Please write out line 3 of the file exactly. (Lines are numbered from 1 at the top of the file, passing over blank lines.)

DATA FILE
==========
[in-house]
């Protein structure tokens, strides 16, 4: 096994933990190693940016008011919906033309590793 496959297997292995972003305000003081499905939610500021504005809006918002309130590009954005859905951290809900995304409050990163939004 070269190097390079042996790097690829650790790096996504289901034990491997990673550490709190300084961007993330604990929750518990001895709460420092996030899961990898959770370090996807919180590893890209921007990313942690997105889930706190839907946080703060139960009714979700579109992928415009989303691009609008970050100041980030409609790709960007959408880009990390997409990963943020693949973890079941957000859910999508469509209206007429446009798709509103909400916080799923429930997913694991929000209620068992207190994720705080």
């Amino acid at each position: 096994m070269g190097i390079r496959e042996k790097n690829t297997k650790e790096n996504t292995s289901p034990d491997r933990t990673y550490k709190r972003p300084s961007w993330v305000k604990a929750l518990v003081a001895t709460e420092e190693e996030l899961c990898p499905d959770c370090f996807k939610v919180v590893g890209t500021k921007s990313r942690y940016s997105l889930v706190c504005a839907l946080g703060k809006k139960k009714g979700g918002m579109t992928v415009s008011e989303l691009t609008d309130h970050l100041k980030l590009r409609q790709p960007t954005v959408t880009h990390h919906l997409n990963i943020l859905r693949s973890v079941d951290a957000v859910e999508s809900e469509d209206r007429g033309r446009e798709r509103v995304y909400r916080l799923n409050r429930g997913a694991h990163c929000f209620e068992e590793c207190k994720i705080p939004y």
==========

């Amino acid at each position: 096994m070269g190097i390079r496959e042996k790097n690829t297997k650790e790096n996504t292995s289901p034990d491997r933990t990673y550490k709190r972003p300084s961007w993330v305000k604990a929750l518990v003081a001895t709460e420092e190693e996030l899961c990898p499905d959770c370090f996807k939610v919180v590893g890209t500021k921007s990313r942690y940016s997105l889930v706190c504005a839907l946080g703060k809006k139960k009714g979700g918002m579109t992928v415009s008011e989303l691009t609008d309130h970050l100041k980030l590009r409609q790709p960007t954005v959408t880009h990390h919906l997409n990963i943020l859905r693949s973890v079941d951290a957000v859910e999508s809900e469509d209206r007429g033309r446009e798709r509103v995304y909400r916080l799923n409050r429930g997913a694991h990163c929000f209620e068992e590793c207190k994720i705080p939004y």